Recipes engineered for perfection—what exactly does that mean? We take you inside Cook’s Illustrated’s science experiments.
We normally store sweet potatoes away from the light at a cool room temperature. But we couldn’t help wondering if that was really the best way. We set out to see if storing them in the refrigerator would make them last longer, or if it would do more harm than good.
We bought a case of sweet potatoes and divided it into two batches. We kept each batch for four weeks, one at room temperature (in a cabinet, between 55 and 65 degrees) and one in the refrigerator (between 34 and 38 degrees). When the time was up, we took the potatoes out of the refrigerator, allowed them to come to room temperature, then cut up both batches and roasted them in a 400-degree oven for 45 minutes. We tasted them blindly to see if we could tell the difference between the refrigerated and non-refrigerated potatoes.
While the room temperature potatoes were creamy and soft all the way through, the refrigerated ones remained hard at the center. To see if another cooking method would produce different results, we repeated the test, this time slicing both batches and boiling them for 40 minutes. The outcome was the same: the refrigerated potatoes had tough centers.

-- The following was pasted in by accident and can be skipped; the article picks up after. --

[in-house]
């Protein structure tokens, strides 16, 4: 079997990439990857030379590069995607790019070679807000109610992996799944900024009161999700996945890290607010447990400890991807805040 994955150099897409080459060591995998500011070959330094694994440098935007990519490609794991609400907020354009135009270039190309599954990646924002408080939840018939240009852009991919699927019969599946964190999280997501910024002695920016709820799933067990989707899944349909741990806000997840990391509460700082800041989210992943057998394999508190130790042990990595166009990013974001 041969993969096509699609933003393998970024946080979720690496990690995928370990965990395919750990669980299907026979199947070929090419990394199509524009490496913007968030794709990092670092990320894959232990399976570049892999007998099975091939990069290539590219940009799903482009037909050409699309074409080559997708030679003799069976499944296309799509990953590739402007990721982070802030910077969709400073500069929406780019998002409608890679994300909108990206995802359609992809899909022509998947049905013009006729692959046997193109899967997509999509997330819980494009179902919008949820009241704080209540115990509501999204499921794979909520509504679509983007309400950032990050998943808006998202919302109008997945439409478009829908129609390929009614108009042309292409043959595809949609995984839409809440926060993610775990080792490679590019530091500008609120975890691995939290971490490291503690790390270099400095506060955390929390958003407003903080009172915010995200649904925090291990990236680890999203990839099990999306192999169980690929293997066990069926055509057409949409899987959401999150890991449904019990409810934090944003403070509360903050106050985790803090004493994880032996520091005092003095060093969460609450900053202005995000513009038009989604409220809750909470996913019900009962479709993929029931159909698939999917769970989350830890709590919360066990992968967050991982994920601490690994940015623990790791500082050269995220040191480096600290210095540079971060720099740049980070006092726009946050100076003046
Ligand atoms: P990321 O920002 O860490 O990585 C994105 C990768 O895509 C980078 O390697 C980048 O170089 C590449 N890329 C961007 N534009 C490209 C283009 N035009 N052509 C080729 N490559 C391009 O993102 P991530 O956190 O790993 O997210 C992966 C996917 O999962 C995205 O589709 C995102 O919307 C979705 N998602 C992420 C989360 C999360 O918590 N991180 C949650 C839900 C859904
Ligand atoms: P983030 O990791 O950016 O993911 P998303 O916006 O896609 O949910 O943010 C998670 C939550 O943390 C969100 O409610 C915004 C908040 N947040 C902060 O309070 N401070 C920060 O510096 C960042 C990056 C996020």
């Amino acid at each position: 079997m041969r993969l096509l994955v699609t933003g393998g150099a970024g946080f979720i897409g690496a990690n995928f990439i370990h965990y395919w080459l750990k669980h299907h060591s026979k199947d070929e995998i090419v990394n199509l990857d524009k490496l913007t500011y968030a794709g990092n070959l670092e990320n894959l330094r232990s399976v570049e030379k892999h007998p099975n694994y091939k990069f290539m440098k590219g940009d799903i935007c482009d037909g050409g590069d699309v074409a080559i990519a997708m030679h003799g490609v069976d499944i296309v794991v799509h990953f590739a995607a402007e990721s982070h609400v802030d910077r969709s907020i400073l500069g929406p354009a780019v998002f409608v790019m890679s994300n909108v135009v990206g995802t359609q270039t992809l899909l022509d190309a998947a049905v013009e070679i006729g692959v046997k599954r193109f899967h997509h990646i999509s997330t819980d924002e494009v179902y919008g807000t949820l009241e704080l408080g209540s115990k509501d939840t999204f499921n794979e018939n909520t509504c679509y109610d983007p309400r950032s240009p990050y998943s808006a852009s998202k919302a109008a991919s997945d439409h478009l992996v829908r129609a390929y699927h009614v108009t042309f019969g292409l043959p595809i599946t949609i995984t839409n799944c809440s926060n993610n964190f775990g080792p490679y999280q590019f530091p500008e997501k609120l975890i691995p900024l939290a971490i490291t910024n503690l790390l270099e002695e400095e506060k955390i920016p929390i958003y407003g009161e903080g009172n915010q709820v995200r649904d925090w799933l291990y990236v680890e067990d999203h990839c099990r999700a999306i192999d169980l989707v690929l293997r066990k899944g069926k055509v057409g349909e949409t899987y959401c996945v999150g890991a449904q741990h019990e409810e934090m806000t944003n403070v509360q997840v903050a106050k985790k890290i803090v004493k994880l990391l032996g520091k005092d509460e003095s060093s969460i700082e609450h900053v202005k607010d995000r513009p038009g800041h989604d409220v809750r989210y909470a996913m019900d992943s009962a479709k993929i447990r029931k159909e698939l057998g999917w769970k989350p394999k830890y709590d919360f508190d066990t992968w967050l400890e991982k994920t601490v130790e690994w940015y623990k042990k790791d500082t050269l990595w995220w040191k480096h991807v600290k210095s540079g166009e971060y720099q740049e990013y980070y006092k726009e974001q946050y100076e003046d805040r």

Why does refrigerating sweet potatoes make them tough? It turns out that the vegetable contains an enzyme called demethylase. The enzyme normally lies dormant, but if the potato is subjected to temperatures below 55 degrees for a prolonged period, it kicks into gear. The enzyme then weakens the pectin that holds the potatoes’ cells together, causing the pectin to bind with the calcium ions that are also present. The calcium ends up strengthening the cells’ walls so that they can’t be broken down—even by prolonged cooking.
The bottom line? If you keep your sweet potatoes in the fridge, it’ll be a tough situation to recover from. For the best possible spuds, keep them in a cool, dark place.
MAKE IT NOW: Our recipe for Roasted Sweet Potatoes is free through February 28, 2013.